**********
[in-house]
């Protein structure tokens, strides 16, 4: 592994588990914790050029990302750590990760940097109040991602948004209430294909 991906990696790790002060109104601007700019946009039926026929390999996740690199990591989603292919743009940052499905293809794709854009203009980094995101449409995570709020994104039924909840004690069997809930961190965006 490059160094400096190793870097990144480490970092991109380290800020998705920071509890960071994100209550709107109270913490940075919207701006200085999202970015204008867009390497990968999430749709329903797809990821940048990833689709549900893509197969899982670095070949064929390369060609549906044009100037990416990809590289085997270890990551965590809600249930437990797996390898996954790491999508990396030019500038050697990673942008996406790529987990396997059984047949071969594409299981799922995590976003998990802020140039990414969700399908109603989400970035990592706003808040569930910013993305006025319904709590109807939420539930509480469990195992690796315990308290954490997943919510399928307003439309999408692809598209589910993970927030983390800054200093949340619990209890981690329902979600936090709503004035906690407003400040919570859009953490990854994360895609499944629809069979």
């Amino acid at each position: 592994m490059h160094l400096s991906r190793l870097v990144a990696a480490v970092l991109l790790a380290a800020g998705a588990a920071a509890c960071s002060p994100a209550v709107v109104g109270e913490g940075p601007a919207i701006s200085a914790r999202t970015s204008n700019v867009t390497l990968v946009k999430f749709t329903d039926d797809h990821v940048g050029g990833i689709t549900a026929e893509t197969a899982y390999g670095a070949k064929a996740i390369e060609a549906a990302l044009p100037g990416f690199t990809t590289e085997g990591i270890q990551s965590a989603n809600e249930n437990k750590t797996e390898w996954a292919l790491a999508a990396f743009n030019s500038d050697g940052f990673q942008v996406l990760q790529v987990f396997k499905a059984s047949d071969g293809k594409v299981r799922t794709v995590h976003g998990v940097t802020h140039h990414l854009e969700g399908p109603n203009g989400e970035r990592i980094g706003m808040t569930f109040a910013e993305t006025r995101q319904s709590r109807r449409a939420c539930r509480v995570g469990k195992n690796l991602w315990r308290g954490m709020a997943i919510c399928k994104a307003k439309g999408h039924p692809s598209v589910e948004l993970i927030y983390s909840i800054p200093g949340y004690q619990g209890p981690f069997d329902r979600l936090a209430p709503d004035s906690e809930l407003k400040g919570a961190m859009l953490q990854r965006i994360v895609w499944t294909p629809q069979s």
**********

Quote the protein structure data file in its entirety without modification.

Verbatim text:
[in-house]
């Protein structure tokens, strides 16, 4: 592994588990914790050029990302750590990760940097109040991602948004209430294909 991906990696790790002060109104601007700019946009039926026929390999996740690199990591989603292919743009940052499905293809794709854009203009980094995101449409995570709020994104039924909840004690069997809930961190965006 490059160094400096190793870097990144480490970092991109380290800020998705920071509890960071994100209550709107109270913490940075919207701006200085999202970015204008867009390497990968999430749709329903797809990821940048990833689709549900893509197969899982670095070949064929390369060609549906044009100037990416990809590289085997270890990551965590809600249930437990797996390898996954790491999508990396030019500038050697990673942008996406790529987990396997059984047949071969594409299981799922995590976003998990802020140039990414969700399908109603989400970035990592706003808040569930910013993305006025319904709590109807939420539930509480469990195992690796315990308290954490997943919510399928307003439309999408692809598209589910993970927030983390800054200093949340619990209890981690329902979600936090709503004035906690407003400040919570859009953490990854994360895609499944629809069979």
């Amino acid at each position: 592994m490059h160094l400096s991906r190793l870097v990144a990696a480490v970092l991109l790790a380290a800020g998705a588990a920071a509890c960071s002060p994100a209550v709107v109104g109270e913490g940075p601007a919207i701006s200085a914790r999202t970015s204008n700019v867009t390497l990968v946009k999430f749709t329903d039926d797809h990821v940048g050029g990833i689709t549900a026929e893509t197969a899982y390999g670095a070949k064929a996740i390369e060609a549906a990302l044009p100037g990416f690199t990809t590289e085997g990591i270890q990551s965590a989603n809600e249930n437990k750590t797996e390898w996954a292919l790491a999508a990396f743009n030019s500038d050697g940052f990673q942008v996406l990760q790529v987990f396997k499905a059984s047949d071969g293809k594409v299981r799922t794709v995590h976003g998990v940097t802020h140039h990414l854009e969700g399908p109603n203009g989400e970035r990592i980094g706003m808040t569930f109040a910013e993305t006025r995101q319904s709590r109807r449409a939420c539930r509480v995570g469990k195992n690796l991602w315990r308290g954490m709020a997943i919510c399928k994104a307003k439309g999408h039924p692809s598209v589910e948004l993970i927030y983390s909840i800054p200093g949340y004690q619990g209890p981690f069997d329902r979600l936090a209430p709503d004035s906690e809930l407003k400040g919570a961190m859009l953490q990854r965006i994360v895609w499944t294909p629809q069979s």